Diagnostics, BioPharma

Lucira Covid-19 test is first to get FDA nod for home use

The authorization comes as Covid-19 testing demand threatens to swamp U.S. labs. However, it will take time for the Lucira test to become available nationwide.

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The Food and Drug Administration has granted emergency use authorization to the first Covid-19 test for home use.

The nose-swab test – available only by prescription – was developed by Lucira Health, founded in 2013 and based in Emeryville, California.

Demand is likely to be high, as the Covid-19 virus sweeps across the United States and people crowd into testing sites. Noting an increase in testing volume, the American Clinical Laboratory Association last week warned in a statement that labs were reaching capacity, potentially slowing down their ability to deliver results.

The Lucira test, expected to cost around $50, promises results in up to 30 minutes. But it will not be available on a nationwide basis until early spring of 2021, according to a press release from the company. The test will be rolled out first to patients of Sutter Health in Northern California and Cleveland Clinic Florida in the Miami area.

By the second quarter of 2021, Lucira hopes to amend its emergency use authorization so that people can consult online with doctors who can prescribe the test and ship it directly to patient homes.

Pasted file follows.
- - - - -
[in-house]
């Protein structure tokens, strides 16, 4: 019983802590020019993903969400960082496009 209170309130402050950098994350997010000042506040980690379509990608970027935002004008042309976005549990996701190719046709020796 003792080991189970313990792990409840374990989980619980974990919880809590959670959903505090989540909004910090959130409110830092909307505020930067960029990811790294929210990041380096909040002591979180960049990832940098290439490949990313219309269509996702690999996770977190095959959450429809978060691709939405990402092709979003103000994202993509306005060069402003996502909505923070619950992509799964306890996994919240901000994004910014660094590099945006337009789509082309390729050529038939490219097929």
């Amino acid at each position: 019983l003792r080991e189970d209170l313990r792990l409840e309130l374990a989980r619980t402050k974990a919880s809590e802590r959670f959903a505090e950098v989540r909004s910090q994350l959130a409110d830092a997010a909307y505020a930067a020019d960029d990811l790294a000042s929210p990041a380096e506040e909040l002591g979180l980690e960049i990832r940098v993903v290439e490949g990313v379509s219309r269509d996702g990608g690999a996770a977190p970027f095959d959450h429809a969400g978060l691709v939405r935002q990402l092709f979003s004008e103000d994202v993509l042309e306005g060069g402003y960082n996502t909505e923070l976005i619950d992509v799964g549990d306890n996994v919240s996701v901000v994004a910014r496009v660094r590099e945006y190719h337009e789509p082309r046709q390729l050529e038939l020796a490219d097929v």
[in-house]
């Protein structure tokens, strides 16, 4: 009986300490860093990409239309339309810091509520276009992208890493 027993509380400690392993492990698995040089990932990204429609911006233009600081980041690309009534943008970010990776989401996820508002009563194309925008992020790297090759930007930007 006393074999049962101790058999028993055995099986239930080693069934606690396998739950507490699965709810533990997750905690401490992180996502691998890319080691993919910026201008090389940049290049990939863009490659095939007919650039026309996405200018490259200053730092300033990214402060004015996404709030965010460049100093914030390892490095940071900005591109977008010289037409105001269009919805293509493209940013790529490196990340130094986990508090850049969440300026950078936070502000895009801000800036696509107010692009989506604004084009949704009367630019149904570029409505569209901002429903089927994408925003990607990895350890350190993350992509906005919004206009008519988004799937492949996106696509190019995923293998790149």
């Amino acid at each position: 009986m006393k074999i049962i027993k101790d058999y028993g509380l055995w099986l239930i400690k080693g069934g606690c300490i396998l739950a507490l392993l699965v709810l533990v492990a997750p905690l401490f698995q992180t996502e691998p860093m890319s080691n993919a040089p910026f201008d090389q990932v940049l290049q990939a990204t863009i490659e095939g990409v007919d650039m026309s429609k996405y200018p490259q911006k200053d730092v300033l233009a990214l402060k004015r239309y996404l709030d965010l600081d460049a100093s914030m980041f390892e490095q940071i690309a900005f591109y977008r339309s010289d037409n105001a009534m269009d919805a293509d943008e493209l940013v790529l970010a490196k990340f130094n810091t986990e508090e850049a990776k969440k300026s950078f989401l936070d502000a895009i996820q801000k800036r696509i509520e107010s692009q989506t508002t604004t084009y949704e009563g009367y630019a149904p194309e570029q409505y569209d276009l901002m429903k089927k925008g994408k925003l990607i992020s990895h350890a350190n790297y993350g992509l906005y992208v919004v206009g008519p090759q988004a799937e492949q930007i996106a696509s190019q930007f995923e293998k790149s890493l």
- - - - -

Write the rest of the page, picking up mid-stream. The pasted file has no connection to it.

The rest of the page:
“Being able to quickly determine if a person is infected or not has been a global problem,” Dr. John Chou, a physician with the Palo Alto Foundation Medical Group, a Sutter Health affiliate, said in a statement. He also was a principal investigator on a Lucira study submitted to the FDA. “We believe this highly mobile test can make a big difference by providing lab-quality results expeditiously and conveniently. Early, accurate detection is vital to delivering appropriate care and controlling the pandemic.”

The Lucira Covid-19 All-In-One Test Kit involves three steps: swab, stir and detect. Patients put a sample vial in a battery-powered test unit, swab their nostrils, stir the swab in the vial, then press the vial into the test unit. A red or green light will indicate a negative or positive test within 30 minutes.

In clinical trials, 100% of patients were able to perform the test successfully in about two minutes, Lucira said.

The test is molecular, meaning it extracts genetic material from the virus and amplifies it, according to Lucira. The other class of tests are antigen tests, which detect viral proteins. They are usually quicker but less accurate.

“Molecular tests like Lucira’s are 50 to 60 times more sensitive than antigen tests and considered the ‘gold standard’ for determining if someone is infected,” Lucira CEO Erik Engelson said in a statement.

False positives are uncommon, according to data presented by Lucira. For positive results, the Lucira test agreed 94.1% of the time with one of the most sensitive FDA-approved tests, the company said. The two tests agreed 100% of the time when excluding samples with low levels of virus. For negative results, the two tests agreed 98% of the time.

Lucira began developing the test around five years ago for the flu, with the idea that patients could buy it at drug stores. The company pivoted to Covid-19 earlier this year.

Other tests also promise quick results. Access Bio, based in Somerset, New Jersey, won emergency use authorization in October for an antigen test that gives results in 10 minutes. It is designed to be administered in point-of-care settings by non-laboratory medical professionals. Clinical validations show the test has a sensitivity rate of 88.4% and a specificity rate of 100%.